Guest Post by Beata Green
Beata Green discusses the difference between what customers and specialists think about IoT security, the vulnerabilities, and why is it so important to sustain IoT security?
One will never know when a cyber hacker decides to attack that fashionable smartwatch to compromise a person’s most sensitive data or take advantage of that inconspicuous smart coffee machine to effectively violate a company and its employees’ privacy. A security gap in a smart lock may even lead a cybercriminal to unlock an entire office’s security system. More devices being connected to a network translates to a greater number of channels through which the increasingly clever cybercriminal can steal something from or do what they want with any network. Security issues abound starting from the gadget itself to the gateway that connects it, and the network to which a device is linked.
At least that is the consensus of IT professionals, who know much more about security in the Internet of Things (IoT) than the average network user like the rest of us. And that should alert most individuals and businesses to stop taking IoT security for granted.
IoT is the way more and more ordinary devices are given network connectivity and data processing capability, this has improved both people’s lives and business efficiency. As with any other technology, IoT comes with risks because it has not only improved our way of life; it has also empowered every cyber hacker by giving them more ways to develop ingenious methods to commit computer crimes that affect personal or business data, privacy and security.
Many people do not think much about IoT security issues either because they have never been subject to cyber-attacks in the past or they think that they can effectively secure their devices on their own. Moreover, some may even think that IT professionals are highlighting security issues unnecessarily in respect of IoT because providing solutions to these problems is their bread and butter.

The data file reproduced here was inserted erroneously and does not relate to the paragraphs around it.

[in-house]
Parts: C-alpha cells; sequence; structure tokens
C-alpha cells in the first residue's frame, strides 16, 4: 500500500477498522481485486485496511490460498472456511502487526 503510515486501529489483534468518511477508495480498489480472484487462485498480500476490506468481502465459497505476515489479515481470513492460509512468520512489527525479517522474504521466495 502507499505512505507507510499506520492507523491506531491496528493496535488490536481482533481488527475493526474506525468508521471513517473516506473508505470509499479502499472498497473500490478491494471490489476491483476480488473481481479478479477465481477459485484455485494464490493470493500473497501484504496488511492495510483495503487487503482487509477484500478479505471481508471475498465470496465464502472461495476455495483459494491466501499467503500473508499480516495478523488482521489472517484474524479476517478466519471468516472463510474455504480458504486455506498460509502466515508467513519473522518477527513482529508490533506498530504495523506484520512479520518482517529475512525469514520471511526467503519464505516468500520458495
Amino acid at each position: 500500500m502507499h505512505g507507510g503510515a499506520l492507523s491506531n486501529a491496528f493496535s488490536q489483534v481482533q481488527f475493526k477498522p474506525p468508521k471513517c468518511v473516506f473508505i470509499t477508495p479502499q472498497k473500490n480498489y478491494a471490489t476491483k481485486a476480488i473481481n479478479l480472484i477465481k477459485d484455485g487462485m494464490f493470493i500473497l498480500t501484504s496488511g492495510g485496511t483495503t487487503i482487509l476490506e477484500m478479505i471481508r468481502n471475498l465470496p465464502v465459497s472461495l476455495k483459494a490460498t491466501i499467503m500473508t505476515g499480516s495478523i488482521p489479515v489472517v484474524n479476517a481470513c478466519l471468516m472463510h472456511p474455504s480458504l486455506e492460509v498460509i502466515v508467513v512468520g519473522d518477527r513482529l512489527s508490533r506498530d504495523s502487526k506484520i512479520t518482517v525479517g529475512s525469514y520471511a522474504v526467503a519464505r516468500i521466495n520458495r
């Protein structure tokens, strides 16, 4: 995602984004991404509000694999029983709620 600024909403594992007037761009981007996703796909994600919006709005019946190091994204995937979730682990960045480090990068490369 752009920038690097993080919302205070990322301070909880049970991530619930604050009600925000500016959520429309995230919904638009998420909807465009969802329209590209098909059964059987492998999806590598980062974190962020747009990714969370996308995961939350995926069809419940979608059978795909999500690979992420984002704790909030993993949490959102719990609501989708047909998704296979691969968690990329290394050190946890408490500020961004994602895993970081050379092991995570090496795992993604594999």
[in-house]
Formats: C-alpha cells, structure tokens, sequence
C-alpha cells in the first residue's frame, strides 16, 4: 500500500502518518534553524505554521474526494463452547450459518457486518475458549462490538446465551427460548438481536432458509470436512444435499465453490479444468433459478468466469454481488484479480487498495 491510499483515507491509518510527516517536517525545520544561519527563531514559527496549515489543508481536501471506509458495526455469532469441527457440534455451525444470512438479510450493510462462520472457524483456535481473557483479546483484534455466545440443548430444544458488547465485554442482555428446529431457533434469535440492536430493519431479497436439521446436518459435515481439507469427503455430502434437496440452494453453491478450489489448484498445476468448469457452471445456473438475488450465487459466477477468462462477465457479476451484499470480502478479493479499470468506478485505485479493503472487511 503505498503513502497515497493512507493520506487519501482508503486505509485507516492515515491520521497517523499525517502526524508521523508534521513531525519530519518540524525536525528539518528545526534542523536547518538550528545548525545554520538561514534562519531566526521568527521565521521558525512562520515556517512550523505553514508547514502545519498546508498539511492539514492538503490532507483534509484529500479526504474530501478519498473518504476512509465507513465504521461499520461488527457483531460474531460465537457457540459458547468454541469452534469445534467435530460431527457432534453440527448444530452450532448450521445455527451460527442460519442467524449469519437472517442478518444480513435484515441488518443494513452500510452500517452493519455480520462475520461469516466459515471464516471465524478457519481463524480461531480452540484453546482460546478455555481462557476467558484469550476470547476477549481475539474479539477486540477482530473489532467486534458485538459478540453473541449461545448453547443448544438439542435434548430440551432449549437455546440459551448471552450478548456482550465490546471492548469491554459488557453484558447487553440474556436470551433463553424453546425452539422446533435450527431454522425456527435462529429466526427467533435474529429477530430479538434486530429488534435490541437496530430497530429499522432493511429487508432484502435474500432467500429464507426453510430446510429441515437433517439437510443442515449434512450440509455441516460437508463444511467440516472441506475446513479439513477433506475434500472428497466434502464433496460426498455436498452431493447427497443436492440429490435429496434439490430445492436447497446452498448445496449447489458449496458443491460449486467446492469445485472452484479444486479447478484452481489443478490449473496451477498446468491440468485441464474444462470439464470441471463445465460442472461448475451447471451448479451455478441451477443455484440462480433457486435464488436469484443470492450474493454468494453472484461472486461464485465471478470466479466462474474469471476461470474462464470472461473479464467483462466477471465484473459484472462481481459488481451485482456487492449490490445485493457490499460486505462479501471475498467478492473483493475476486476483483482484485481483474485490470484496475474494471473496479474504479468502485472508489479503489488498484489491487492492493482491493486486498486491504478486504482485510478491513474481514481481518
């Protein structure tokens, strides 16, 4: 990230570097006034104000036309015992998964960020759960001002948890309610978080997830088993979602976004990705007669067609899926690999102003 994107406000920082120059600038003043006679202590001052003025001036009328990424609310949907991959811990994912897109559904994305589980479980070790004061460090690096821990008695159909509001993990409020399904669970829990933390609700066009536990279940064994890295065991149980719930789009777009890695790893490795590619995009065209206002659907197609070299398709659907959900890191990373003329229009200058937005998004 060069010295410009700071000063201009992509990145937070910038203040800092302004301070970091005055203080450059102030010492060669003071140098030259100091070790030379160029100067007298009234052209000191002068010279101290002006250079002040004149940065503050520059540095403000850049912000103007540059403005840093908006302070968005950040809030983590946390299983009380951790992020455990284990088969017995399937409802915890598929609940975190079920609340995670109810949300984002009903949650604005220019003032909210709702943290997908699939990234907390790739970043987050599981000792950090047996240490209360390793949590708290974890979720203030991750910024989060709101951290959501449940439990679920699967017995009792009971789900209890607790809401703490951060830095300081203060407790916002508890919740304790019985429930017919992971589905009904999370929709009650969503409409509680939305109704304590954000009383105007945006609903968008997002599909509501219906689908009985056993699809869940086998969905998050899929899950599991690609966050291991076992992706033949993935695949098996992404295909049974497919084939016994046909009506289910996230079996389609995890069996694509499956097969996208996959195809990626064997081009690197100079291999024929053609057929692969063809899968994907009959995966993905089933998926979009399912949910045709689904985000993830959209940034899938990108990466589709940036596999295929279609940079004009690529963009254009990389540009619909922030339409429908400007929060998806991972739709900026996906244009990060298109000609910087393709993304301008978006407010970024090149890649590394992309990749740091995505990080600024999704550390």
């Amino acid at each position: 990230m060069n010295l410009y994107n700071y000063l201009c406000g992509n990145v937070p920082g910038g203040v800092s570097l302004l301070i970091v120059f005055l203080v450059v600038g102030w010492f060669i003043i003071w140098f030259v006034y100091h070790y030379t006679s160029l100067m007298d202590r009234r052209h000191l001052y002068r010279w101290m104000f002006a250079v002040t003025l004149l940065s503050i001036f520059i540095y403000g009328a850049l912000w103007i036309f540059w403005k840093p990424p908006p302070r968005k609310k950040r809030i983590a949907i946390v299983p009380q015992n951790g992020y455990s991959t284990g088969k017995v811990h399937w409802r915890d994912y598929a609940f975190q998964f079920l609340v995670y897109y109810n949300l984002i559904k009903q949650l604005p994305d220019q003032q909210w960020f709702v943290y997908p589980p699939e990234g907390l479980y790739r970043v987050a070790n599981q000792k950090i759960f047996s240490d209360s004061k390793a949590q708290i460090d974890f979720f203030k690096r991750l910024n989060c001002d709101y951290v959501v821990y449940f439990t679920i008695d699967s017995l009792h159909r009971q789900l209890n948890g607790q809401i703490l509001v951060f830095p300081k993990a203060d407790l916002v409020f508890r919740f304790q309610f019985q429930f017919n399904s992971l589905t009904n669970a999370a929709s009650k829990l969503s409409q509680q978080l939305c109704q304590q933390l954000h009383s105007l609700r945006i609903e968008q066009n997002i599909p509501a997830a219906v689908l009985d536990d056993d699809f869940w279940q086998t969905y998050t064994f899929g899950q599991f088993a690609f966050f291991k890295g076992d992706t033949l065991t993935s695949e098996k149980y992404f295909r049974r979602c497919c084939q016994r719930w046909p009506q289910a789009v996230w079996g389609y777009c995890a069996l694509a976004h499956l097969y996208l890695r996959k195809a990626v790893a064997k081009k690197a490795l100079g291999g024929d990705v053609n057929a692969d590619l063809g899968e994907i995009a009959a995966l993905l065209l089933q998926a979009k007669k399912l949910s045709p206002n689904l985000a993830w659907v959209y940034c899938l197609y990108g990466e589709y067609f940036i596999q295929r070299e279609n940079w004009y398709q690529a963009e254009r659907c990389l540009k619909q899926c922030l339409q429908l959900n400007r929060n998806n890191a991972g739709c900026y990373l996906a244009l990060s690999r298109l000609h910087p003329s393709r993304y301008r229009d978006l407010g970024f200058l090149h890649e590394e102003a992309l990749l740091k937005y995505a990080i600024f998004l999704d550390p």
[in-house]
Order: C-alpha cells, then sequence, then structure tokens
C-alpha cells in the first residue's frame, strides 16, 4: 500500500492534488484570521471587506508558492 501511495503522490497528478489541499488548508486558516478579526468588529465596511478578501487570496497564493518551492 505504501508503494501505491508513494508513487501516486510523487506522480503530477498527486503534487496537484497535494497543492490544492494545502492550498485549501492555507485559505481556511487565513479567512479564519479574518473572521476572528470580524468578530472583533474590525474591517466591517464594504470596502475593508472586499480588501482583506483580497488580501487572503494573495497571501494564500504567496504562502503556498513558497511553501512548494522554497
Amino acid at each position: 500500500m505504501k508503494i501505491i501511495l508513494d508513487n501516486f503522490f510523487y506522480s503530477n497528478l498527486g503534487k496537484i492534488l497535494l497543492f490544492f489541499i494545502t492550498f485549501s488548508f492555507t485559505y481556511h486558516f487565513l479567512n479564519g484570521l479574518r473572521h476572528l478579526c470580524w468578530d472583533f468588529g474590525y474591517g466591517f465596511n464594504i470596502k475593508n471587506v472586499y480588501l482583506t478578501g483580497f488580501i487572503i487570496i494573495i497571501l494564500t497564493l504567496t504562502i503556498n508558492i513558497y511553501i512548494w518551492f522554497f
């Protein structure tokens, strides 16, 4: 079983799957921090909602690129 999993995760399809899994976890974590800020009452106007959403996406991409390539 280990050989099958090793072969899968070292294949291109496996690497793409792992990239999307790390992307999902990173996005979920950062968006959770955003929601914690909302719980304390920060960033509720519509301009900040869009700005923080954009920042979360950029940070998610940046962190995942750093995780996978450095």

Nevertheless, the fact remains that one never knows when the first security breach may happen to their system. When that time comes, it would be too late to bridge gaps that should have been addressed earlier on. More importantly, that future attack may not just be a very expensive mishap but may even sacrifice an entire business. At that future and unfortunate time, it will be too late for regrets and too late to realize that the cost of dealing with security issues at the present would have been completely worth it.
Disparity in consumer and IT expert survey
ISACA (isaca.org) is a global nonprofit association established in 1969 that supports and provides useful tools for all enterprises making use of information systems. In a survey conducted by ISACA in late 2015, the body found an ocean of difference between how IoT security is considered by U.S. consumers, on one hand, and by IT professionals, on the other.
ISACA confirmed that the majority, 64%, of consumers in the U.S. believe that they are capable of managing the security of their IoT devices. 83% think that they have sufficient knowledge in IoT to control, among them, an average of 5 devices in their homes.